Wisconsin’s Waterfowl Stamp:
The Wisconsin Waterfowl Stamp has generated more than fourteen million dollars for habitat work since its inception in 1978. Projects include wetland restoration and protection, wetland development, and management, including increased and improved public access for hunting, fishing and wildlife watching.
First issued in 1978 at a price of $3.25, the stamp price was increased in 1991 to $5.25 and again in 1997 to $7.00. Now, the price of the Wisconsin Waterfowl Stamp has not been raised for nearly 20 years. The combined affects of inflation, increasing user demand, an enlarged public land base, and the cost of maintenance for significant wetland infrastructure means many habitat activities are going unfunded, as the pool of funding created by the sale of the stamp, falls far short of what is needed to keep up with what is needed by stamp-funded projects. 2010 WI Waterfowl Stamp Price Increase Proposal trifold brochure
WWA’s efforts to increase stamp funding:
Starting in 2010 & 2011, and again in 2015, WWA partnered with representatives from Ducks Unlimited and the WI Wildlife Federation, and met with leaders in our legislative bodies, in hopes of convincing them of the desire of hunters to have this fee increased, due to its important utilization for specific purposes.
An increase in the stamp fee to $12 has been sought, to at least return the “buying power” of the stamp to where it was in 1997, when adjusted for inflation.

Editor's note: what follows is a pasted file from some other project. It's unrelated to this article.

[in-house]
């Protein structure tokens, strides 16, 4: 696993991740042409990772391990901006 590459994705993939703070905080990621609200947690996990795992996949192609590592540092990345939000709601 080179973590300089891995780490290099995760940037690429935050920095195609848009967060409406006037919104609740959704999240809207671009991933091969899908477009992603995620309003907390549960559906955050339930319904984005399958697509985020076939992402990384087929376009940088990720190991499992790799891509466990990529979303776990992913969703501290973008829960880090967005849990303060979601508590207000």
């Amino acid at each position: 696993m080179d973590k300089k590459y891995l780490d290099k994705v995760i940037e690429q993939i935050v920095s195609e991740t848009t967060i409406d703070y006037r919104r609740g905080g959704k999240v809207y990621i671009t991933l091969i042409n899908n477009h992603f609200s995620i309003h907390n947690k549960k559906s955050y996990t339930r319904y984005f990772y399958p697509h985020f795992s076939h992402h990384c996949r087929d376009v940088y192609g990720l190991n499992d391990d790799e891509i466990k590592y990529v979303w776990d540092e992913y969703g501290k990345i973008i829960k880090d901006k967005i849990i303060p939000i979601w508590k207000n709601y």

In support of these efforts, several supporting documents were created, articles published, surveys taken, etc.
Unfortunately, the effort in 2011 gained no traction in the midst of a “no new taxes” culture, and in 2015, the concerted efforts of Representative Al Ott, to have the measure added to the bi-annual budget package, with the support once again, of WWA & DU, fell short as well.
At the end of 2014, President Obama signed the long-awaited increase in the Federal Migratory Bird Stamp, increasing the fee for this tool of conservation to $25, its first increase since 1991.
We remain hopeful that at some point in the future, we will be able to produce a similar update for Wisconsin, so that the power of the “Duck Stamp” can once again be replenished for conservation works in our state.